What is the best CLI downloader under Linux? Of course it is
wget you may say, well wait until you see
The Joy of Using aria2
wget is actually pretty good, I’ve been using it since day one when I am in Linux. However, if you are into heavy downloading (well, does multi-thread and rapidshare rings any bell?), then you must have
The following is just a re-post of a message from
aria2‘s home page, http://sourceforge.net/projects/aria2/ by
aria2 user fooby, with some minimum editing:
Wow, I have finally found the ultimate CLI downloader. I have spent the last day searching for an OS X alternative to the single-threaded wget and curl, that was multi-threaded and would handle HTTPS traffic, and I tried ’em all. I tried
puf, which doesn’t handle HTTPS at all,
axel, which pretends to handle HTTPS but I caught it actually using HTTP instead (
tcpdumpis your little snitch friend). Naughty, naughty,
axel, for giving us a false sense of security… That’s worse than no security at all.
Then I found the truly amazing
aria2. It not only worked first time, right out of the box, handling HTTPS traffic flawlessly (believe me, I checked), but it downloaded files at record speeds — my full allotted bandwidth. I have been looking for a CLI alternative to
DownThemAllfor Firefox because DTA cripples Firefox and slows the entire system on my pretty fast 8-core Mac Pro. It just struggles to maintain a difficult connection, and I have plenty of those.
aria2handles these with ease and does not in any way slow my system down. The download speed is much more consistent than DTA too — no choppiness like in DTA when it loses the connection for many seconds. It just sits there in the background downloading away at max speed. Wow. Goodbye DTA…
I used the following syntax to get these speeds:
aria2c --file-allocation=none -c -x 10 -s 10 -d "mydir" URL
aria2cis what HomeBrew has named
aria2— don’t ask why, I don’t know…
--file-allocation=nonespeeds up the initialization of the download which can take quite a long time for a multi-GB file otherwise.
-callows continuation of a download if it was incomplete the first time. This came in really handy when, for some reason, the speed started flagging and I
ctrl-ced out of the download and restarted it. It resumed right where it left off at max speed. Nice.
-x 10give 10 connections per server to speed things along. I suspect
-s 10is unnecessary but I prefer to err on the side of overkill.
- ddownloads files to a directory. To install aria2 on OS X, install HomeBrew if you don’t have it and then type:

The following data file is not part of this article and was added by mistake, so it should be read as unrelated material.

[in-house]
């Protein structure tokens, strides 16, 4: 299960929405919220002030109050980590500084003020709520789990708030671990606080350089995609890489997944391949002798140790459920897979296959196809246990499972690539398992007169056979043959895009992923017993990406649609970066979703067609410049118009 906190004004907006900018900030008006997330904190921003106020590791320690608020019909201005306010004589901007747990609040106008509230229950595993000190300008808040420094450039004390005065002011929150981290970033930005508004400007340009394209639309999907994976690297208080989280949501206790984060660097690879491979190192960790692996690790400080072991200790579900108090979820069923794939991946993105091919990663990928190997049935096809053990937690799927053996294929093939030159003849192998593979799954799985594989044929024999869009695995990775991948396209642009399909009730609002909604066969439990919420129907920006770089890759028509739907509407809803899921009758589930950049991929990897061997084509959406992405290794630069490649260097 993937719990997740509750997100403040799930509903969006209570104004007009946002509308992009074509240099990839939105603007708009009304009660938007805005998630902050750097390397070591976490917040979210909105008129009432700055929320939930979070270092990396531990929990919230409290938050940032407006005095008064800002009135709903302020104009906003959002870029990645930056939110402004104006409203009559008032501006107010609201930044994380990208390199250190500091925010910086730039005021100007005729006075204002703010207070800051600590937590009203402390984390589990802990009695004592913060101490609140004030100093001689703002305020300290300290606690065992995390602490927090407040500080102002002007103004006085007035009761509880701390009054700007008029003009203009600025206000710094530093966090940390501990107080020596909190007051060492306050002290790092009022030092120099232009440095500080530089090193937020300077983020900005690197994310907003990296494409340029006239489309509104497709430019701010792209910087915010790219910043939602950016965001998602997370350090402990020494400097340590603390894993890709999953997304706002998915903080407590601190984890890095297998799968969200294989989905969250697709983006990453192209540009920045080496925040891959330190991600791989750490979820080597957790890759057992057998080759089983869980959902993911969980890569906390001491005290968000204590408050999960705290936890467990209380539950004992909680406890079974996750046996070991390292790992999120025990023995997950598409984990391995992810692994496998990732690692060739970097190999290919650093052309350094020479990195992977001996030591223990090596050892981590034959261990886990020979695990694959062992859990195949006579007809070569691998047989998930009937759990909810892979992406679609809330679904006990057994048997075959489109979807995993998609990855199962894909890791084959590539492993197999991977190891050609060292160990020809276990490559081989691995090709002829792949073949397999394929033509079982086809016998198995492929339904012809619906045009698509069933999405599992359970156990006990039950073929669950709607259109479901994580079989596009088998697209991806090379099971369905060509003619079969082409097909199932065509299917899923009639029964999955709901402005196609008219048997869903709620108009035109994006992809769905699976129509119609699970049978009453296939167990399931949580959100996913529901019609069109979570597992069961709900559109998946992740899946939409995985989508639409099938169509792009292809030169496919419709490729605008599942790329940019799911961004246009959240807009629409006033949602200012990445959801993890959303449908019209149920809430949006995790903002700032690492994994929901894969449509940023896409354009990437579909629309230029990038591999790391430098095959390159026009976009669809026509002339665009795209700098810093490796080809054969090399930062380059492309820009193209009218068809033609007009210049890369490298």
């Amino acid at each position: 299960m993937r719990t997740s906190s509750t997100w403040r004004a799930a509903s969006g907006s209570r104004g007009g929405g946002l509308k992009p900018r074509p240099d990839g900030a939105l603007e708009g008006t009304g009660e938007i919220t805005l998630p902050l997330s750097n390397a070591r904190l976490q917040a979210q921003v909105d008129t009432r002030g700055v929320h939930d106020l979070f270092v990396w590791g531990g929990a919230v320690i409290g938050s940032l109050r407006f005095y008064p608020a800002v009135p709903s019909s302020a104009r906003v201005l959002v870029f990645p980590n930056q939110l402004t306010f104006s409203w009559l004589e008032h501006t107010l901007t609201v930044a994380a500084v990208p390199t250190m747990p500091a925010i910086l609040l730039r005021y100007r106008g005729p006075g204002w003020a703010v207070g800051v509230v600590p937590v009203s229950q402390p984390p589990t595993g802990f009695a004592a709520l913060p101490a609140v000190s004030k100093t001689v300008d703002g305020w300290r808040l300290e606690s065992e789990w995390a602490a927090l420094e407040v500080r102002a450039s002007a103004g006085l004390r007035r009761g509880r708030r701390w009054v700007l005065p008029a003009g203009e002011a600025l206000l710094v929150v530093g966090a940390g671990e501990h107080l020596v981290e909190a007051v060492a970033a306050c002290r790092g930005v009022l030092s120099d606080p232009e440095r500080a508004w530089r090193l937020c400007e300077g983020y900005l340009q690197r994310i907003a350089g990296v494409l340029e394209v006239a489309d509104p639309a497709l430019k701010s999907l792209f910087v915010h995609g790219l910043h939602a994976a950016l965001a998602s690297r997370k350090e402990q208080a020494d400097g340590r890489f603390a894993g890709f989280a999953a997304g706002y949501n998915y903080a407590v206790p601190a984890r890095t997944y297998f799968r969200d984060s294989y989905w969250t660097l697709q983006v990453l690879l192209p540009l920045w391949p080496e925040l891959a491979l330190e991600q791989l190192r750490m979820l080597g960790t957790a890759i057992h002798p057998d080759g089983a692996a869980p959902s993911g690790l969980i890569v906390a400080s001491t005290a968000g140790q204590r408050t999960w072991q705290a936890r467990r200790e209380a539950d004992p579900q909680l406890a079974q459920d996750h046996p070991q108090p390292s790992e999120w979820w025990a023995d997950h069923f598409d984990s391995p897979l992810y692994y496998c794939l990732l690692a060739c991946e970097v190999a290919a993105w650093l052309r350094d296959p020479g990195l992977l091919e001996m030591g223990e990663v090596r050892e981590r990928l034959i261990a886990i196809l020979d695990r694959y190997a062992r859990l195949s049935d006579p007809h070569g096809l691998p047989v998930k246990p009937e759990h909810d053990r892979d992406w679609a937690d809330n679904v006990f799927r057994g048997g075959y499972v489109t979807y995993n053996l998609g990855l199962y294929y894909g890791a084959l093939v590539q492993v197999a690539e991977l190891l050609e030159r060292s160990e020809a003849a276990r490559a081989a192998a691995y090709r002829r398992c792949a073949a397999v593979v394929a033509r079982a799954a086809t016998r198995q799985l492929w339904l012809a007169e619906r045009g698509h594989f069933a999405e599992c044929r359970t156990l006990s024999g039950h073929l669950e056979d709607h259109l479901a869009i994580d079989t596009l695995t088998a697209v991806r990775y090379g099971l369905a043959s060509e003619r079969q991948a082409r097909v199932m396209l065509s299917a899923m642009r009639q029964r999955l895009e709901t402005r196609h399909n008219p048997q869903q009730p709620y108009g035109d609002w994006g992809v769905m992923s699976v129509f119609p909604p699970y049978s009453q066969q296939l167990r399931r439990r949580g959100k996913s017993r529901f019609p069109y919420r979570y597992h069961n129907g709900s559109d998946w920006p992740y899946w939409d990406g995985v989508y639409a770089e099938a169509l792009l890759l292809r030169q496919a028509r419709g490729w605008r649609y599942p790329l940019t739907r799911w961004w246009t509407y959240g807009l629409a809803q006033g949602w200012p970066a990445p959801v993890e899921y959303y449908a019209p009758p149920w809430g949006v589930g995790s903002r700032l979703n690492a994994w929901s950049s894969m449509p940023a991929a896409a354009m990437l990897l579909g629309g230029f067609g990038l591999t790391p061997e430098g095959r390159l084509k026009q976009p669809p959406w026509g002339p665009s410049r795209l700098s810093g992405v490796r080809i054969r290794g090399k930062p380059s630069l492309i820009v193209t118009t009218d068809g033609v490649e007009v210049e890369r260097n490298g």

brew install aria2To view the huge man page:
The above usage is only the tip of the iceberg for this incredible app. I only download one file at a time from normal HTTP(S) URLs but it is capable of downloading multiple files simultaneously from mixed HTTP(S), FTP, BitTorrent, and Metalink sources. And the options are more than anyone can handle in a lifetime. As I said, the man page is huge. No other download client even comes close to the many uses and capabilities of this app. It is truly The next generation download utility (as stated on the home page of
aria2on sourceforge.net). I have only scratched the surface.
Kudos to all the devs who labored hard and long to bring this app to fruition and make it available for free to all of us. Great job!
-x 10defines 10 connections per server. However,
-s 10limits is how many concurrent download per file. Default is 5.
- There is actually another one,
-j, which specifies the maximum number of
parallel downloads for every queue item. Default is 5.
http-user=USER_NAME http-passwd=PASSWORD allow-overwrite=true dir=/file/Downloads file-allocation=falloc enable-http-pipelining=true input-file=/file/input.rapidshare log-level=error max-connection-per-server=2 summary-interval=120
If you prefer download managers, there are actually a lot of frontends that can make use of
aria2. Check https://wiki.archlinux.org/index.php/aria2#Frontends for details.
What readily available in Debian/Ubuntu is
Package: uget Priority: optional Section: universe/net Installed-Size: 1013 Maintainer: Ubuntu Developers <email@example.com> Version: 1.10.4-1ubuntu1 Depends: libappindicator3-1 (>= 0.2.92), libc6 (>= 2.4), libcairo2 (>= 1.2.4), libcurl3 (>= 7.16.2), libgdk-pixbuf2.0-0 (>= 2.22.0), libglib2.0-0 (>= 2.35.9), libgstreamer0.10-0 (>= 0.10.0), libgtk-3-0 (>= 3.0.0), libnotify4 (>= 0.7.0), libpango-1.0-0 (>= 1.14.0), libpangocairo-1.0-0 (>= 1.14.0) Filename: pool/universe/u/uget/uget_1.10.4-1ubuntu1_amd64.deb Size: 225130 MD5sum: 7dfc084bce5ede217327af851337e905 SHA1: 0cd54de9ea297d6dc72701f2147869b5a7a2bede SHA256: 6d3727b0871636dbfdb721726fd1bbb4b843d799f72cc67fa888d26b5929f5ce Description-en: easy-to-use download manager written in GTK+ Uget (formerly urlgfe) is a simple, lightweight and easy-to-use download manager. It provides the following features: * Resume downloads. * Queue downloads. * Classify downloads in categories. * Mozilla Firefox integration (through Flashgot plugin). * Clipboard monitoring. * Import downloads import from HTML files. * Batch download. . It also can be launched from the command line. Description-md5: 06b0431c1271b5ee4b240555ec0b8988 Homepage: http://urlget.sourceforge.net/
I found the most intuitive front end is
Webui — the Html frontend for
aria2. Using it cannot be any more simpler — “just download and open index.html in any web browser”.
Or you could just head on to http://ziahamza.github.io/webui-aria2/ and just start downloading files! Even no installation necessary! Of course, if you properly install it on your web server, you can do your downloading even if you are away from home on holidays.
Happy New Year everyone!